“Whiteness is not a culture. Whiteness is a category that was designed to set people apart from others and give them a rationale. All types of cultures were clumped into whiteness: Irish people, French, English, Scottish and Germans. Black is not a culture; it’s a diaspora that was then used to describe why some people belonged and some didn’t,” Garza said. 

By challenging traditional notions of Black culture, Garza redefines the connection between culture and race. The statement, “There isn’t Black culture,” reflects how society views Black people with a different lens in comparison to white people and sets them into a different group based on skin color.

Garza explains that white culture is seen as the more “normal” culture in America and therefore does not require a sub-category that defines it. In contrast, “Black culture” has been established to characterize Black Americans as something different and an embodiment of their own separate culture.

 Garza emphasizes that these notions were fabricated to divide people based on “their hue” of skin color and that terms such as “black,” “white” and “brown” do not accurately describe any one culture. Although the gap looks impossible to close, Garza recognizes that society has to start somewhere.

“One of my mentors used to say to me, that change is not just about the place where we’re trying to go,” Garza said. “Change is also about charting the path from where we are.”

More to Discover
About the Contributors
Annie Burlingame
Annie Burlingame, Reporter
Annie Burlingame is a Junior at Redwood High School in the Advanced Journalism, Arts and Media Class. She enjoys bonding with her family and friends as well as volunteering in the community.
Finn Nelson
Finn Nelson is a Junior at Redwood High School and is a writer for the Advanced Journalism Arts & Media Program. He enjoys playing soccer, listening to Jack Johnson and cooking and baking with friends and family.
Aurora Sreba
Aurora Sreba is a junior at Redwood High School and is a reporter in the Advanced Journalism Arts & Media program. She enjoys spending time in nature, traveling and taking photos.    
Lynette Ki
Lynette Ki is a junior at Redwood High School and is a reporter in the Advanced Journalism Arts & Media program. She loves taking photos, traveling and trying new foods. 
Hailey Carlton
Hailey Carlton, Reporter
Hailey Carlton is a Junior at Redwood High School. She is a reporter for the Advanced Journalism & Media program. In her free times she enjoys playing softball, going to Giants games and volunteering in her community.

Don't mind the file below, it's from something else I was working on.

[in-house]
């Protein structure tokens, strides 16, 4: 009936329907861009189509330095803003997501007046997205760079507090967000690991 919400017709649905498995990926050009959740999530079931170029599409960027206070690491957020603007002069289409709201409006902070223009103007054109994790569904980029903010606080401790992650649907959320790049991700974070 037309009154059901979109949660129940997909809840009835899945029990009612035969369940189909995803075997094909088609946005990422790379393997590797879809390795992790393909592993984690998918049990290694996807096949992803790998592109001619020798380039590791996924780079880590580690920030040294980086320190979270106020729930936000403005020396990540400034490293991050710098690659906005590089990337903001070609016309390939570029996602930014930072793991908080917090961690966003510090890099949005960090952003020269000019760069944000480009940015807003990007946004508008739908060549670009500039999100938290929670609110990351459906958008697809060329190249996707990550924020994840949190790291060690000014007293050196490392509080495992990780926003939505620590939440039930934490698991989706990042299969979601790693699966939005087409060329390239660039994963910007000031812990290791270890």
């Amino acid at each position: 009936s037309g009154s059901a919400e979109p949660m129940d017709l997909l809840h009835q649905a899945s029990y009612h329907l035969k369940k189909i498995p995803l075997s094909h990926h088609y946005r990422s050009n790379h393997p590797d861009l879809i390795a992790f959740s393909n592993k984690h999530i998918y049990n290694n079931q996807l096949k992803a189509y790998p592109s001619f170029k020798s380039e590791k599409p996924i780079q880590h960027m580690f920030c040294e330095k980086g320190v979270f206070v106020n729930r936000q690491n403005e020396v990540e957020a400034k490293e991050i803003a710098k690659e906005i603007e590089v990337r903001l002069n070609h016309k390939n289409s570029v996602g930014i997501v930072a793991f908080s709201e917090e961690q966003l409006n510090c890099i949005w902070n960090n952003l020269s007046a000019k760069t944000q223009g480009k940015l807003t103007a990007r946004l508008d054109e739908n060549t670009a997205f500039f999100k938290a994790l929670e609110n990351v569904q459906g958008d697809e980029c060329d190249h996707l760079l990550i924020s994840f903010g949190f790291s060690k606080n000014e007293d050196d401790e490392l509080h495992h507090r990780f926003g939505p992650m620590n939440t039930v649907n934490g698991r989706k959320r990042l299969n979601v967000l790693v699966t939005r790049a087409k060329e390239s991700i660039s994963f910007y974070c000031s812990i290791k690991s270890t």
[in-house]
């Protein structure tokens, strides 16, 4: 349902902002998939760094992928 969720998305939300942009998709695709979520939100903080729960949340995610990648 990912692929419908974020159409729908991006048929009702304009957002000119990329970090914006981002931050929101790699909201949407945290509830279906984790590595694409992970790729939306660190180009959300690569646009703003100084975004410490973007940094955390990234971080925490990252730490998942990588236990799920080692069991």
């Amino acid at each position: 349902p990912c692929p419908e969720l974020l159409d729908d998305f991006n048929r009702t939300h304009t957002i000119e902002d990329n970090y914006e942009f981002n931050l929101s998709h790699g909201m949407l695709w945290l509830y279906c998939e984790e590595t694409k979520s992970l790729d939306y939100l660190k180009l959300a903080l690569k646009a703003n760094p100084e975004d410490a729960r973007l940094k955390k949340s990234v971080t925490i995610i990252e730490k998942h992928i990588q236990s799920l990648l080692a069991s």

Tessa Marshall
Tessa Marshall, Reporter
Tessa Marshall is a sophomore at Redwood High School and is a reporter for the Advanced Journalism and Media program . She enjoys playing soccer and hanging out with her friends.
Grace Gehrman
Grace Gehrman, Senior Staff Writer
Grace Gehrman is a current junior and senior staff writer for the Bark. In her free time she loves to write poetry, dance, listen to Dolly Parton and run away from dogs.
Anya Ghazi, Copy Editor
Anya Ghazi is a junior at Redwood High School and is a Copy Editor for the Arts and Media Program. She enjoys playing volleyball and hanging out with her friends.
Charlotte Martin
Charlotte Martin, Cub Editor in Chief
Charlotte Martin is a sophomore at Redwo0d High School and a Cub Editor in Chief. She enjoys her free time by making art, listening to music and spending times with friends.
Evelyn Given
Evelyn Given is a Junior reporter for Advanced Journalism. Evelyn enjoys music, going to concerts and music festivals, watching the sunset, and going to the beach.
Evelyn Spiegel
Evelyn Spiegel, AJAM Reporter
Evelyn Spiegel is a Junior at Redwood high school and is a reporter for the Advanced Journalism and Media Program. She enjoys playing soccer and spending time with friends.
Olivia Erickson
Olivia Erickson, Cub Reporter
Olivia Erickson is currently a cub reporter for the Redwood bark! She love spending time with her friends and her older sisters, she runs for the redwood cross country team, and she loves to travel!
Madison Bishop
Madison Bishop is a sophomore at Redwood High School and is a reporter for the Advanced Journalism Arts and Media program. She enjoys listening to music, dancing and spending time with loved ones.
Elsa Johnson
Elsa Johnson, Reporter
Elsa Johnson is a Junior at Redwood who reports for the Advance Journalism Arts and Media program. She enjoys hiking, going to the beach and the ski season!
Isabelle Davis
Isabelle Davis, reporter
Isabelle Davis is a Junior at Redwood High School and is a reporter for the Advanced Journalism Arts and Media. She enjoys running, baking and spending time with her friends.
Wyatt Levine
Wyatt Levine is a junior and Copy Editor for the Advanced Journalism Arts and Media Program. He enjoys eating cuban sandwiches, skiing with his family and watching Survivor.
Skyla Thomas
Skyla Thomas, Reporter
Skyla Thomas is a junior at Redwood High School and she is part of AJAM (Advanced Journalism Arts and Media). She loves running cross country, watching sunset, and traveling to new places.
Jace Harms
Jace Harms, Editor-in-Chief
Jace Harms is a Junior at Redwood. He is an Editor in Chief for the Redwood Advanced Journalism & Media program. He loves listening to Frank Sinatra, politics and Caprese sandwiches.
Audrey Bennett
Audrey Bennett, Reporter
Audrey Bennett is a Junior at Redwood and a reporter for the Advanced Journalism and Media. Audrey enjoys spending time with friends and family and traveling.